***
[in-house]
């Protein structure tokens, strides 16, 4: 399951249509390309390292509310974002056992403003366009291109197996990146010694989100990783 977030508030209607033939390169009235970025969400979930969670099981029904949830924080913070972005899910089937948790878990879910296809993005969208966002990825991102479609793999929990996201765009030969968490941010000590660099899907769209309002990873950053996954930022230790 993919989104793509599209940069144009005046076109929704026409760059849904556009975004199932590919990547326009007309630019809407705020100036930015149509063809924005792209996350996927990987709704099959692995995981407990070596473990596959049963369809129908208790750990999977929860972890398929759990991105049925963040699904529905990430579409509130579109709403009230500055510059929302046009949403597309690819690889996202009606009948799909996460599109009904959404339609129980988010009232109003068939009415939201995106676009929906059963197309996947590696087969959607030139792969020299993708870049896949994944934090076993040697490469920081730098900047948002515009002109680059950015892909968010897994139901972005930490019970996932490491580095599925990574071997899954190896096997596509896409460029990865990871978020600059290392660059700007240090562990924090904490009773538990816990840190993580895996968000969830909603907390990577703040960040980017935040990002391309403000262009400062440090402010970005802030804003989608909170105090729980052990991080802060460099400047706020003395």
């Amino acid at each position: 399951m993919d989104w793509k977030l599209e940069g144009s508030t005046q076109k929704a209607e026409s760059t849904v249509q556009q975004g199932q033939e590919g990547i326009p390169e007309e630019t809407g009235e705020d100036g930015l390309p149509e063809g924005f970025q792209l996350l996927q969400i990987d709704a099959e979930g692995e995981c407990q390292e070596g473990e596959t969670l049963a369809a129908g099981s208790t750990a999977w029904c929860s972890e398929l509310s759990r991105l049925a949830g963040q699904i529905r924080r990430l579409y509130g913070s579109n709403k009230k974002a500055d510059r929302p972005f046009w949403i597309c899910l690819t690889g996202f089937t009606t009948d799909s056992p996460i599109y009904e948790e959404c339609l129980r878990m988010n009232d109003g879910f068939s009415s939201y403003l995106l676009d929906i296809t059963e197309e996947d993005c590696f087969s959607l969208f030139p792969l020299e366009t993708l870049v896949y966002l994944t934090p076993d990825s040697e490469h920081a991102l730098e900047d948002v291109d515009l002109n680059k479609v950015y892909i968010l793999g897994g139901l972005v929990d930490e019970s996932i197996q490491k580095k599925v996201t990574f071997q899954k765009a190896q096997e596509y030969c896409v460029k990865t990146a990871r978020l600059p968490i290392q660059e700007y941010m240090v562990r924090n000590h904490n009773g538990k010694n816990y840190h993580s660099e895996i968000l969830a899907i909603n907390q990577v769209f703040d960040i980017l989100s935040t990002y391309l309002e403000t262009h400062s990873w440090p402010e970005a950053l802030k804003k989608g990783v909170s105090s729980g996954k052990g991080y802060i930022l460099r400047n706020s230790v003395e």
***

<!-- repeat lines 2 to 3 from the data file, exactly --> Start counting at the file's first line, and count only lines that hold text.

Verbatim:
């Protein structure tokens, strides 16, 4: 399951249509390309390292509310974002056992403003366009291109197996990146010694989100990783 977030508030209607033939390169009235970025969400979930969670099981029904949830924080913070972005899910089937948790878990879910296809993005969208966002990825991102479609793999929990996201765009030969968490941010000590660099899907769209309002990873950053996954930022230790 993919989104793509599209940069144009005046076109929704026409760059849904556009975004199932590919990547326009007309630019809407705020100036930015149509063809924005792209996350996927990987709704099959692995995981407990070596473990596959049963369809129908208790750990999977929860972890398929759990991105049925963040699904529905990430579409509130579109709403009230500055510059929302046009949403597309690819690889996202009606009948799909996460599109009904959404339609129980988010009232109003068939009415939201995106676009929906059963197309996947590696087969959607030139792969020299993708870049896949994944934090076993040697490469920081730098900047948002515009002109680059950015892909968010897994139901972005930490019970996932490491580095599925990574071997899954190896096997596509896409460029990865990871978020600059290392660059700007240090562990924090904490009773538990816990840190993580895996968000969830909603907390990577703040960040980017935040990002391309403000262009400062440090402010970005802030804003989608909170105090729980052990991080802060460099400047706020003395």
């Amino acid at each position: 399951m993919d989104w793509k977030l599209e940069g144009s508030t005046q076109k929704a209607e026409s760059t849904v249509q556009q975004g199932q033939e590919g990547i326009p390169e007309e630019t809407g009235e705020d100036g930015l390309p149509e063809g924005f970025q792209l996350l996927q969400i990987d709704a099959e979930g692995e995981c407990q390292e070596g473990e596959t969670l049963a369809a129908g099981s208790t750990a999977w029904c929860s972890e398929l509310s759990r991105l049925a949830g963040q699904i529905r924080r990430l579409y509130g913070s579109n709403k009230k974002a500055d510059r929302p972005f046009w949403i597309c899910l690819t690889g996202f089937t009606t009948d799909s056992p996460i599109y009904e948790e959404c339609l129980r878990m988010n009232d109003g879910f068939s009415s939201y403003l995106l676009d929906i296809t059963e197309e996947d993005c590696f087969s959607l969208f030139p792969l020299e366009t993708l870049v896949y966002l994944t934090p076993d990825s040697e490469h920081a991102l730098e900047d948002v291109d515009l002109n680059k479609v950015y892909i968010l793999g897994g139901l972005v929990d930490e019970s996932i197996q490491k580095k599925v996201t990574f071997q899954k765009a190896q096997e596509y030969c896409v460029k990865t990146a990871r978020l600059p968490i290392q660059e700007y941010m240090v562990r924090n000590h904490n009773g538990k010694n816990y840190h993580s660099e895996i968000l969830a899907i909603n907390q990577v769209f703040d960040i980017l989100s935040t990002y391309l309002e403000t262009h400062s990873w440090p402010e970005a950053l802030k804003k989608g990783v909170s105090s729980g996954k052990g991080y802060i930022l460099r400047n706020s230790v003395e």